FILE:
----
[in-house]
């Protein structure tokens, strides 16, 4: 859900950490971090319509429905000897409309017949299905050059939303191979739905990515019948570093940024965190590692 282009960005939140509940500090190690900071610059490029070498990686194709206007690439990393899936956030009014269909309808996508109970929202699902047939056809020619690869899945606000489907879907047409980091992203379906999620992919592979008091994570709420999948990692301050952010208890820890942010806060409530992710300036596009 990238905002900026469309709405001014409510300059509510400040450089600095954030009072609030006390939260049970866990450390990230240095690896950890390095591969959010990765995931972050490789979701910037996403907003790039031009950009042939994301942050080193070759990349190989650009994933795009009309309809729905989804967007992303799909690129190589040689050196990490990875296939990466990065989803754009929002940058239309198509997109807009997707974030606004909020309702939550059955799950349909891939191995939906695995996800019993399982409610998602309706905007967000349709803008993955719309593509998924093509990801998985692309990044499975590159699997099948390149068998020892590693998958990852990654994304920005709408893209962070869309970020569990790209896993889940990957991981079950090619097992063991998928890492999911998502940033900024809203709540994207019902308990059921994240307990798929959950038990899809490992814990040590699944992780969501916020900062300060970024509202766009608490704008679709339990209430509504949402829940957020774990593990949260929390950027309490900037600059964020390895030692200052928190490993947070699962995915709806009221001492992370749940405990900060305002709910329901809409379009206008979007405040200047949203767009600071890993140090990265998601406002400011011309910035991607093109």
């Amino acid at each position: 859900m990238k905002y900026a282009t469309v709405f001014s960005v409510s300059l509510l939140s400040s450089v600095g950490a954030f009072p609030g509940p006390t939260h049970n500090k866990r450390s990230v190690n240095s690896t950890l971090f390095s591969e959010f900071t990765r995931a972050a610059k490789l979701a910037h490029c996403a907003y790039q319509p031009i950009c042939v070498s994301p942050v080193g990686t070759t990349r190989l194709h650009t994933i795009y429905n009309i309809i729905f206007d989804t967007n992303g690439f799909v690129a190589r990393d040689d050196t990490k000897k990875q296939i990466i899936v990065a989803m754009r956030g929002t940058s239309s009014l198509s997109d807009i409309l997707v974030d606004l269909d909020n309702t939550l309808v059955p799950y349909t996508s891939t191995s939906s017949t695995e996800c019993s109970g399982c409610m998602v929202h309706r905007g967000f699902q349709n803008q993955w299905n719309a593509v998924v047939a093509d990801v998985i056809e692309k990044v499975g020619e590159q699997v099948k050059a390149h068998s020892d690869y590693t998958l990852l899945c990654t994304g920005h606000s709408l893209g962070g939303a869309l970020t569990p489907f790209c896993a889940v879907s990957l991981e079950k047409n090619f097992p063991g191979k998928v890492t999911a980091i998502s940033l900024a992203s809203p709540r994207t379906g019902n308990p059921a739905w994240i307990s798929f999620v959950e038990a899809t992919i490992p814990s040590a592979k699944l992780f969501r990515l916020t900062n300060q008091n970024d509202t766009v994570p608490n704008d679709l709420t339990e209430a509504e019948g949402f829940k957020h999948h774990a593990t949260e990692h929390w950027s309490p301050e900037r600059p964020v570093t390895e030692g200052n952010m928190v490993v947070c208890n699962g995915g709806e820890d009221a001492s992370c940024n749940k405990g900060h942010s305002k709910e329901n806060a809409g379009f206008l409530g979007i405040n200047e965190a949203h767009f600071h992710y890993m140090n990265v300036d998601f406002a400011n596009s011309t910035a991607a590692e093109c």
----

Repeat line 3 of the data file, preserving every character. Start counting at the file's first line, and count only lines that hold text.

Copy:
């Amino acid at each position: 859900m990238k905002y900026a282009t469309v709405f001014s960005v409510s300059l509510l939140s400040s450089v600095g950490a954030f009072p609030g509940p006390t939260h049970n500090k866990r450390s990230v190690n240095s690896t950890l971090f390095s591969e959010f900071t990765r995931a972050a610059k490789l979701a910037h490029c996403a907003y790039q319509p031009i950009c042939v070498s994301p942050v080193g990686t070759t990349r190989l194709h650009t994933i795009y429905n009309i309809i729905f206007d989804t967007n992303g690439f799909v690129a190589r990393d040689d050196t990490k000897k990875q296939i990466i899936v990065a989803m754009r956030g929002t940058s239309s009014l198509s997109d807009i409309l997707v974030d606004l269909d909020n309702t939550l309808v059955p799950y349909t996508s891939t191995s939906s017949t695995e996800c019993s109970g399982c409610m998602v929202h309706r905007g967000f699902q349709n803008q993955w299905n719309a593509v998924v047939a093509d990801v998985i056809e692309k990044v499975g020619e590159q699997v099948k050059a390149h068998s020892d690869y590693t998958l990852l899945c990654t994304g920005h606000s709408l893209g962070g939303a869309l970020t569990p489907f790209c896993a889940v879907s990957l991981e079950k047409n090619f097992p063991g191979k998928v890492t999911a980091i998502s940033l900024a992203s809203p709540r994207t379906g019902n308990p059921a739905w994240i307990s798929f999620v959950e038990a899809t992919i490992p814990s040590a592979k699944l992780f969501r990515l916020t900062n300060q008091n970024d509202t766009v994570p608490n704008d679709l709420t339990e209430a509504e019948g949402f829940k957020h999948h774990a593990t949260e990692h929390w950027s309490p301050e900037r600059p964020v570093t390895e030692g200052n952010m928190v490993v947070c208890n699962g995915g709806e820890d009221a001492s992370c940024n749940k405990g900060h942010s305002k709910e329901n806060a809409g379009f206008l409530g979007i405040n200047e965190a949203h767009f600071h992710y890993m140090n990265v300036d998601f406002a400011n596009s011309t910035a991607a590692e093109c």